Alcoa, working in partnership with Barwon Water, has made a contribution of $15,000 towards Barwon Health’s purchase of eight water tanks.
Six of the tanks are collecting dialysis water at the three renal service sites at the Geelong Hospital, Newcomb and Fyans Street, with two additional water tanks installed at the McKellar Centre for storage. The total cost of the tanks for Barwon Health was approximately $21,000.
Alcoa’s Victorian Environmental Manager Gerard Kennedy said Alcoa’s commitment was part of its overall water strategy to reduce water consumption on site and support water recycle and reduction activities in the Geelong region.
“Alcoa and Barwon Water have been working together recently on identifying opportunities in the local community to recycle or reduce water and are therefore pleased to be partnering Barwon Health on this new water recycling initiative,” Mr Kennedy said.
“Alcoa has reduced its domestic water consumption at its Point Henry and Anglesea sites by 60% since 1990 and we are happy to be assisting Barwon Health in recycling water which will also help benefit the community.”
Barwon Health’s Maintenance Operations Manager Ray Bennett said the original idea for recycling dialysis water came from one of its senior renal physicians who determined that the reject water from reverse osmosis units was concentrated fresh water that can be recycled.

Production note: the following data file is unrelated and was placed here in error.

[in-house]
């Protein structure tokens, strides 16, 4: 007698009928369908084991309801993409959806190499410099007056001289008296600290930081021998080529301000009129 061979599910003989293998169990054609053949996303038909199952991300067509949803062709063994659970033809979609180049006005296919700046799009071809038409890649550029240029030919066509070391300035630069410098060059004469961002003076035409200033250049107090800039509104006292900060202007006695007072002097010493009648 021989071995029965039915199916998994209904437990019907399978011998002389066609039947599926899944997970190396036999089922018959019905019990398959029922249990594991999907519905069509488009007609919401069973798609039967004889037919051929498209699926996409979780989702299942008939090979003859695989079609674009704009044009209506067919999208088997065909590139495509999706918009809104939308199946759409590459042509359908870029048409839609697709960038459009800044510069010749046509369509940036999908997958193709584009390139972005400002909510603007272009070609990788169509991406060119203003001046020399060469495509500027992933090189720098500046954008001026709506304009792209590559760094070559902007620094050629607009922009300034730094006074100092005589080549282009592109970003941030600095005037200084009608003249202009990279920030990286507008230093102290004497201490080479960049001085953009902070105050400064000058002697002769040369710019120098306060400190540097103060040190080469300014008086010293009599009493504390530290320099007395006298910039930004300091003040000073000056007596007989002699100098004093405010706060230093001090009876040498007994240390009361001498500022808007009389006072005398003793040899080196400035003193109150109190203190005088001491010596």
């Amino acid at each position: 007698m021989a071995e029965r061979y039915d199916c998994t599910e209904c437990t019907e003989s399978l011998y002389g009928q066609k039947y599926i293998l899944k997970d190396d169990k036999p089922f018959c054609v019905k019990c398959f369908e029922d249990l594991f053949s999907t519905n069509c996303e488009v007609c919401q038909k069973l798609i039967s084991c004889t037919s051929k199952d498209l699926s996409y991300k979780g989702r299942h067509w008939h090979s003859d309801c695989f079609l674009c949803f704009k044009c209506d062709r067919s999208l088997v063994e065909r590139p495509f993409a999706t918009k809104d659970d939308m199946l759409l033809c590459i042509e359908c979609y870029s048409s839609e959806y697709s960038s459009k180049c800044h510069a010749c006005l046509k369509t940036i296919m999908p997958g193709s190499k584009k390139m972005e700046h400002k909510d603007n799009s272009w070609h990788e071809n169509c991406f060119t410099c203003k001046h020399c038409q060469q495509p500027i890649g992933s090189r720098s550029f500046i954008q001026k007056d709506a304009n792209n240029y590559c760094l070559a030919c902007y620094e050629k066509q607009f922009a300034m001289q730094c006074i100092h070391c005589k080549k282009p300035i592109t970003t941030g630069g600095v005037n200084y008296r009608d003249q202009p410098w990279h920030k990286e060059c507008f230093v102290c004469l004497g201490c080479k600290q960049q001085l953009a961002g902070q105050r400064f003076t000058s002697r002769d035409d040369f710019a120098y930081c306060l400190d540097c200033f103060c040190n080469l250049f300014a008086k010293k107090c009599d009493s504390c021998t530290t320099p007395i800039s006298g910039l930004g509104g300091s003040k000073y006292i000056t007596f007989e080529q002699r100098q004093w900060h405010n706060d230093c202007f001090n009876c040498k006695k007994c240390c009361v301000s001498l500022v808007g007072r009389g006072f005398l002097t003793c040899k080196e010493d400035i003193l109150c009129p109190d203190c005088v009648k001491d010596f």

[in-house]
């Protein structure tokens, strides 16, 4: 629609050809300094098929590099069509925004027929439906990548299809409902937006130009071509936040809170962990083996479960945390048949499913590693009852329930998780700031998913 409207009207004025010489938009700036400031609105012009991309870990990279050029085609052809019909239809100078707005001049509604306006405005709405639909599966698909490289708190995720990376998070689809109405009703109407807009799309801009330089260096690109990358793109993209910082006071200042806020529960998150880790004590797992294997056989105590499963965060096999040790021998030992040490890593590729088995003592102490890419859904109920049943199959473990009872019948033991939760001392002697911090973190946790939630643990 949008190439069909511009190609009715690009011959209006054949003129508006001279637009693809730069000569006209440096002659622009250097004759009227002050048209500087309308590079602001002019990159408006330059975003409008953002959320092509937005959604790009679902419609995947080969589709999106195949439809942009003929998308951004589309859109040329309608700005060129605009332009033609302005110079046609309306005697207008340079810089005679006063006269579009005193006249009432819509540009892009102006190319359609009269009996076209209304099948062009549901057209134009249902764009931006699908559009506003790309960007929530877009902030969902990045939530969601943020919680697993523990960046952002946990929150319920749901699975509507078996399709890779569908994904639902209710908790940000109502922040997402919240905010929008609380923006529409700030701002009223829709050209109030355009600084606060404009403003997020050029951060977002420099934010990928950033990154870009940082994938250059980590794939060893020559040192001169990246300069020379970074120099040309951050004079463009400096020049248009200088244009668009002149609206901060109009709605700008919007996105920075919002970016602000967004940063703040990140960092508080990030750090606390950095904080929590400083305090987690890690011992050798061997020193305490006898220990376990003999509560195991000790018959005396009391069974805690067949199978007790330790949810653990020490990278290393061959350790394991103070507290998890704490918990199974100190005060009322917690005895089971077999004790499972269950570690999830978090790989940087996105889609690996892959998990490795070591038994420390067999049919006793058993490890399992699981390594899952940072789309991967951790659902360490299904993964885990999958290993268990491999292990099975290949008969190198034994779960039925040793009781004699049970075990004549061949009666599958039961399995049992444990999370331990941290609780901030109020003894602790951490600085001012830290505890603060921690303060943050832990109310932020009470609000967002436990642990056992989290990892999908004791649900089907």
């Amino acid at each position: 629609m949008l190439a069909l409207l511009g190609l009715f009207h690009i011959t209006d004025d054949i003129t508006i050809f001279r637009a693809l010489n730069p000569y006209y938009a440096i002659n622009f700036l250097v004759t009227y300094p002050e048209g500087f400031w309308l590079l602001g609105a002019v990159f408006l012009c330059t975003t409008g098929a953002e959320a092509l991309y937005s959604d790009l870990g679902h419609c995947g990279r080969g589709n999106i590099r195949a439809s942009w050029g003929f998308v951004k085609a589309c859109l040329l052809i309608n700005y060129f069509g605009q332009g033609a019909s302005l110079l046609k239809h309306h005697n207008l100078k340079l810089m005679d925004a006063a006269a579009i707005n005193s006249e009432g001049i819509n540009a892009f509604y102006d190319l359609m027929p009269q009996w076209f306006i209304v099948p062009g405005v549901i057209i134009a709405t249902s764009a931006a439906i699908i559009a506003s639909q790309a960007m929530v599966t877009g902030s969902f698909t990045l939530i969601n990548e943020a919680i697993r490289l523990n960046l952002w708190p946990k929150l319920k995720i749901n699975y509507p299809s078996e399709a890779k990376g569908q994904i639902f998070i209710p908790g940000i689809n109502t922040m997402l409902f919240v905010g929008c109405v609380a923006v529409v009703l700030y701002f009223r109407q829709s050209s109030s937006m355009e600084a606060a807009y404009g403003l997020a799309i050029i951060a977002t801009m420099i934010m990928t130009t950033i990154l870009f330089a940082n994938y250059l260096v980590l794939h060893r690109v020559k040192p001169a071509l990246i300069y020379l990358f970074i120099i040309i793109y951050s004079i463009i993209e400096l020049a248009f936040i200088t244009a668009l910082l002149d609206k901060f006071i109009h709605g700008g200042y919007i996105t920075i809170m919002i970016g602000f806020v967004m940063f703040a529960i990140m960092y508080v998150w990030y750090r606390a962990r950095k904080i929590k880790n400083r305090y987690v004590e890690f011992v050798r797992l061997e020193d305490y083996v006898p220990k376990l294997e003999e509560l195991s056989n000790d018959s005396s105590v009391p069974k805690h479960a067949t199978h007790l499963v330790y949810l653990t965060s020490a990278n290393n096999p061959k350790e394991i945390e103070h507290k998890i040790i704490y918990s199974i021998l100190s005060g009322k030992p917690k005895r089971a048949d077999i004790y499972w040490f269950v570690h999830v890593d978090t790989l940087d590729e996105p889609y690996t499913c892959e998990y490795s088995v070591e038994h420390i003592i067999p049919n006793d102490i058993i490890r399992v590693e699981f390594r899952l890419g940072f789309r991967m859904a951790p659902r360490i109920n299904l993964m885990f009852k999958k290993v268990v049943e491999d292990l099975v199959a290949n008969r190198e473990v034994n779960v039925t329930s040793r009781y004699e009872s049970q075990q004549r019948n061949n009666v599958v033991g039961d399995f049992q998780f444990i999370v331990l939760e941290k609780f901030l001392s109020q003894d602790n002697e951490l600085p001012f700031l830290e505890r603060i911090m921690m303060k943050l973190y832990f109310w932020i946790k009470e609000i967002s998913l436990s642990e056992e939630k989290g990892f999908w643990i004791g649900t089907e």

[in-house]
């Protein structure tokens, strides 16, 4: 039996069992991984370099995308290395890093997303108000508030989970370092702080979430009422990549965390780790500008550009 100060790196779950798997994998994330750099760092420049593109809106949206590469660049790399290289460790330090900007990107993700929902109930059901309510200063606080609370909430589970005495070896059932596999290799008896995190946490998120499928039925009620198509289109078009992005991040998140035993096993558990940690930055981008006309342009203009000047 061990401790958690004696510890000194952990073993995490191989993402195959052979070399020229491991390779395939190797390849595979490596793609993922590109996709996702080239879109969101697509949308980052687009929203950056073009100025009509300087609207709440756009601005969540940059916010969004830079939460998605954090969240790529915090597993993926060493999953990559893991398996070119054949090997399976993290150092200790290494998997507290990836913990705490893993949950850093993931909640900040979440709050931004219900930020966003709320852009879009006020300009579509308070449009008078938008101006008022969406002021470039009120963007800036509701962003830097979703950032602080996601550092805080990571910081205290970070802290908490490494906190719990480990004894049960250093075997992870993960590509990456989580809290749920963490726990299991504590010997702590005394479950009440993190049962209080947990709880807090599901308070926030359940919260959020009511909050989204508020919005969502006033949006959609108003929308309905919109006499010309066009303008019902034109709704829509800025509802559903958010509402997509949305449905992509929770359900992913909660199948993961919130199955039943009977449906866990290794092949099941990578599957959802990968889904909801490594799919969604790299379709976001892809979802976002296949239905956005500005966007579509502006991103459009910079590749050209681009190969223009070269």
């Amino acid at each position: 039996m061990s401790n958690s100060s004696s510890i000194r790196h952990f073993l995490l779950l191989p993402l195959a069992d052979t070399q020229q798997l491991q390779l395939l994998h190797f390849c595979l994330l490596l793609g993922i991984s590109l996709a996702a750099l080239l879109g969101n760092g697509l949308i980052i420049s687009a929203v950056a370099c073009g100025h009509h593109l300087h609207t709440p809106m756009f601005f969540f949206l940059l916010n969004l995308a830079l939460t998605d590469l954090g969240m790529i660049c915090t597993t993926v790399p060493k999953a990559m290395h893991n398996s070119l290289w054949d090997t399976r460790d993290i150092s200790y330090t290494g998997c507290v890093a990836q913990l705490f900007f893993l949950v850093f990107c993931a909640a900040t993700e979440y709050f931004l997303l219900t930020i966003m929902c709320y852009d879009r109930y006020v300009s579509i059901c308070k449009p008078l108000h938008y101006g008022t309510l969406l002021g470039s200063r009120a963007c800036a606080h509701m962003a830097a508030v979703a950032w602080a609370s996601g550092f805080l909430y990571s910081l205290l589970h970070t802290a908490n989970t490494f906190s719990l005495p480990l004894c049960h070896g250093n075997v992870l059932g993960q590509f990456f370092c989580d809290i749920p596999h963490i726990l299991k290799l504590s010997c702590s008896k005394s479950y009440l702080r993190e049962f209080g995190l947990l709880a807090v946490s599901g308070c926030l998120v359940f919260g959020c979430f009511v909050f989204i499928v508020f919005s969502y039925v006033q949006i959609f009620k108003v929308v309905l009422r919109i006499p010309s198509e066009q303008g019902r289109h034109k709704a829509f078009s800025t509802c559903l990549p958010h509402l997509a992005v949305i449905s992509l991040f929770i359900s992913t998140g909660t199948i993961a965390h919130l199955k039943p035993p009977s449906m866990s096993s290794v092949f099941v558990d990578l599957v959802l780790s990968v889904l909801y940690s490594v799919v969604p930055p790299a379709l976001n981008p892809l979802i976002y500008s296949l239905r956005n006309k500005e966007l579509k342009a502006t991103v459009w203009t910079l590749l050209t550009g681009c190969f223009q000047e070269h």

“We will be recovering around 100,000 litres of water in the long-term which we intend to redirect to the gardens at the McKellar Centre and other local community areas as determined by Barwon Health. It’s great that the community will be able to benefit from this water rather than it going down the drain,” Mr Bennett said.
“Barwon Health is very grateful to Alcoa for providing $15,000 towards the purchase of the tanks.”
Barwon Water Acting Chairman John McDonald said Alcoa was demonstrating its commitment to the community by providing funding to help Barwon Health with this innovative water recycling project.
“It’s terrific that water which has helped improve the quality of life of dialysis patients, can be used again to brighten up the lives of McKellar Centre residents and others in the community,” Mr McDonald said.